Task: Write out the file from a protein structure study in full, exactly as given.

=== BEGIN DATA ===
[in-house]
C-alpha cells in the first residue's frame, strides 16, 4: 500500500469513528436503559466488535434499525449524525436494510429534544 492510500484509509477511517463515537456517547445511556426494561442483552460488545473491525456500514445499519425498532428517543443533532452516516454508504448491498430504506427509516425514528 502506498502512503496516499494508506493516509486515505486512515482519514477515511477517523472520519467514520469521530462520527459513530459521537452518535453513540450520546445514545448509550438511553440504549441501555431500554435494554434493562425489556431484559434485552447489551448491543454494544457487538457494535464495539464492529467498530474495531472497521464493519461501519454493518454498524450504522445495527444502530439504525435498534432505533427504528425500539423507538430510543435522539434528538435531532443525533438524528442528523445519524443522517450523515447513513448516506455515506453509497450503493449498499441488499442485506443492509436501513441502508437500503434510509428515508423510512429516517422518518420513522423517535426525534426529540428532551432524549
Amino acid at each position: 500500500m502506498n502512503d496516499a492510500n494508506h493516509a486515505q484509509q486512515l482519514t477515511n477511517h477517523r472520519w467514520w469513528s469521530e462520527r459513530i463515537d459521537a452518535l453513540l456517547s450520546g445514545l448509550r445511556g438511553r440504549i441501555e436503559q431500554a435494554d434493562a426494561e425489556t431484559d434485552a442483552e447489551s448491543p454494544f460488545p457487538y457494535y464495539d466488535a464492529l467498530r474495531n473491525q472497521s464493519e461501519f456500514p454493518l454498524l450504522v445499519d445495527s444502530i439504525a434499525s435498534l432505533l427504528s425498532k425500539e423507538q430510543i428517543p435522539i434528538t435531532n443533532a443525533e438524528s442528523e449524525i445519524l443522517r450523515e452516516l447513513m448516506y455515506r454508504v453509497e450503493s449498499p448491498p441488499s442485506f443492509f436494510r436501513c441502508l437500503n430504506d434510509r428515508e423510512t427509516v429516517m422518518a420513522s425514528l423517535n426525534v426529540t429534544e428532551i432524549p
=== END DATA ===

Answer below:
[in-house]
C-alpha cells in the first residue's frame, strides 16, 4: 500500500469513528436503559466488535434499525449524525436494510429534544 492510500484509509477511517463515537456517547445511556426494561442483552460488545473491525456500514445499519425498532428517543443533532452516516454508504448491498430504506427509516425514528 502506498502512503496516499494508506493516509486515505486512515482519514477515511477517523472520519467514520469521530462520527459513530459521537452518535453513540450520546445514545448509550438511553440504549441501555431500554435494554434493562425489556431484559434485552447489551448491543454494544457487538457494535464495539464492529467498530474495531472497521464493519461501519454493518454498524450504522445495527444502530439504525435498534432505533427504528425500539423507538430510543435522539434528538435531532443525533438524528442528523445519524443522517450523515447513513448516506455515506453509497450503493449498499441488499442485506443492509436501513441502508437500503434510509428515508423510512429516517422518518420513522423517535426525534426529540428532551432524549
Amino acid at each position: 500500500m502506498n502512503d496516499a492510500n494508506h493516509a486515505q484509509q486512515l482519514t477515511n477511517h477517523r472520519w467514520w469513528s469521530e462520527r459513530i463515537d459521537a452518535l453513540l456517547s450520546g445514545l448509550r445511556g438511553r440504549i441501555e436503559q431500554a435494554d434493562a426494561e425489556t431484559d434485552a442483552e447489551s448491543p454494544f460488545p457487538y457494535y464495539d466488535a464492529l467498530r474495531n473491525q472497521s464493519e461501519f456500514p454493518l454498524l450504522v445499519d445495527s444502530i439504525a434499525s435498534l432505533l427504528s425498532k425500539e423507538q430510543i428517543p435522539i434528538t435531532n443533532a443525533e438524528s442528523e449524525i445519524l443522517r450523515e452516516l447513513m448516506y455515506r454508504v453509497e450503493s449498499p448491498p441488499s442485506f443492509f436494510r436501513c441502508l437500503n430504506d434510509r428515508e423510512t427509516v429516517m422518518a420513522s425514528l423517535n426525534v426529540t429534544e428532551i432524549p